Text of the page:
RocknRolla (2008) Movie Critique
Category: RocknRolla Reviews | Posted by: stagewomanjen
Article Date: February 1, 2009 | Publication: The Sunday Times | Author: Editor
Following classics such as 1998’s Lock, Stock and Two Smoking Barrels and Snatch in 2000, director Guy Ritchie quietly disappeared from the scenes occasionally been featured on television when referenced with his superstar wife, Madonna. Two scruffy projects followed Ritchie’s initial success. Swept Away in 2002 was a true testament of why love and work should never be mixed while, Revolver in 2005 was too complicated and untidy to enjoy. The time was clearly ripe for Ritchie to head back to the drawing board and give the audience a taste of what has truly made him an iconic director sprouting cult classics for fun.
As all Guy Ritchie films in the past, giving a synopsis of his plots is no simple task for anyone. The story is narrated by the street smart Archie (Mark Strong) second hand man to Lenny Cole played by Tom Wilkinson (The Full Monty, Michael Clayton), a crime boss in London and the self-proclaimed guardian of the underworld. Lenny is asked to help push through a lucrative land deal by Russian property dealer Uri Omovich (Karel Roden) who, as a sign of good faith, lends Lenny his lucky painting which the audience never gets to glimpse. In classic Guy Ritchie style all the characters and parallel storylines meet in a climactic ending which also serves as a prologue to the real RocknRolla.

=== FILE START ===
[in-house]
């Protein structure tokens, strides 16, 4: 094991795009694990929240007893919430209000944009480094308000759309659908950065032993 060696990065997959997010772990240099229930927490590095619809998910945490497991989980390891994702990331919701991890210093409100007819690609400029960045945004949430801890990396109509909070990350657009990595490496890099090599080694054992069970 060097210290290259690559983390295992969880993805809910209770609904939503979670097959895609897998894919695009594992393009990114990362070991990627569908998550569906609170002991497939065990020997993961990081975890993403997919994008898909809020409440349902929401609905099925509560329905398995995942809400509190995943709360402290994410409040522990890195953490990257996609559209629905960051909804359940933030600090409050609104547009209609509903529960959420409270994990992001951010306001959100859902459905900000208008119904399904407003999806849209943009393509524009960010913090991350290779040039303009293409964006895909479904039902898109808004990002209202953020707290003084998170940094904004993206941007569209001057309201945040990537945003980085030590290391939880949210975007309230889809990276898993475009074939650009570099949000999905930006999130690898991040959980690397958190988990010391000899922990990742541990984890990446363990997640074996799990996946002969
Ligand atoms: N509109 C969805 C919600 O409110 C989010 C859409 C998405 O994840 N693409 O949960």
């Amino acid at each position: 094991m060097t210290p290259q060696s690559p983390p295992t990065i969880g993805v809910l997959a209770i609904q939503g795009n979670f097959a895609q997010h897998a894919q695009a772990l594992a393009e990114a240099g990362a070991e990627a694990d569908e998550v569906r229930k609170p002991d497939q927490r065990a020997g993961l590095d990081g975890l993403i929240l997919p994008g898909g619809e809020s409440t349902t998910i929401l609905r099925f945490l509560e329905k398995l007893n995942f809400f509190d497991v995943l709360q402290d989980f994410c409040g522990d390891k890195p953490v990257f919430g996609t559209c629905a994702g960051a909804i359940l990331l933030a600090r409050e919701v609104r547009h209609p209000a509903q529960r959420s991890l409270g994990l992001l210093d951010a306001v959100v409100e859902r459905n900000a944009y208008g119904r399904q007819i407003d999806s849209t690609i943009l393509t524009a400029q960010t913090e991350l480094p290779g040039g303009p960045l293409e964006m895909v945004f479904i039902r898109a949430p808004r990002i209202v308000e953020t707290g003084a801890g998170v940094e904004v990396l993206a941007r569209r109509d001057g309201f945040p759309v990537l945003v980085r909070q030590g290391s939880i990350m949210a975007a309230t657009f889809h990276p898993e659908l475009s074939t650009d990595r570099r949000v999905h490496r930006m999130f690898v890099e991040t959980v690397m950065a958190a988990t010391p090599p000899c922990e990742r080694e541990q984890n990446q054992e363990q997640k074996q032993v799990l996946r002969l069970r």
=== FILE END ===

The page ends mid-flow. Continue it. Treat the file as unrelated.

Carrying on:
If you loved Lock, Stock and Snatch you are guaranteed to love RocknRolla due to the simple fact that Guy Ritchie has finally delivered another finely crafted caper comedy without the over embroidery seen in Revolver. Tom Wilkinson is great as the bumbling crime lord while Gerard Butler who plays the lead role of the opportunistic and charismatic mobster, One Two was humorous and memorable. The beautiful Thandie Newton characteristically does a great job as the sly accountant Stella.
The film does little wrong and is certainly worthy to be up there with the likes of Ritchie’s best work. With Hollywood spitting up heaps of clichéd crime thrillers and comic book adaptations RocknRolla is certainly a refreshing sight for bored eyes.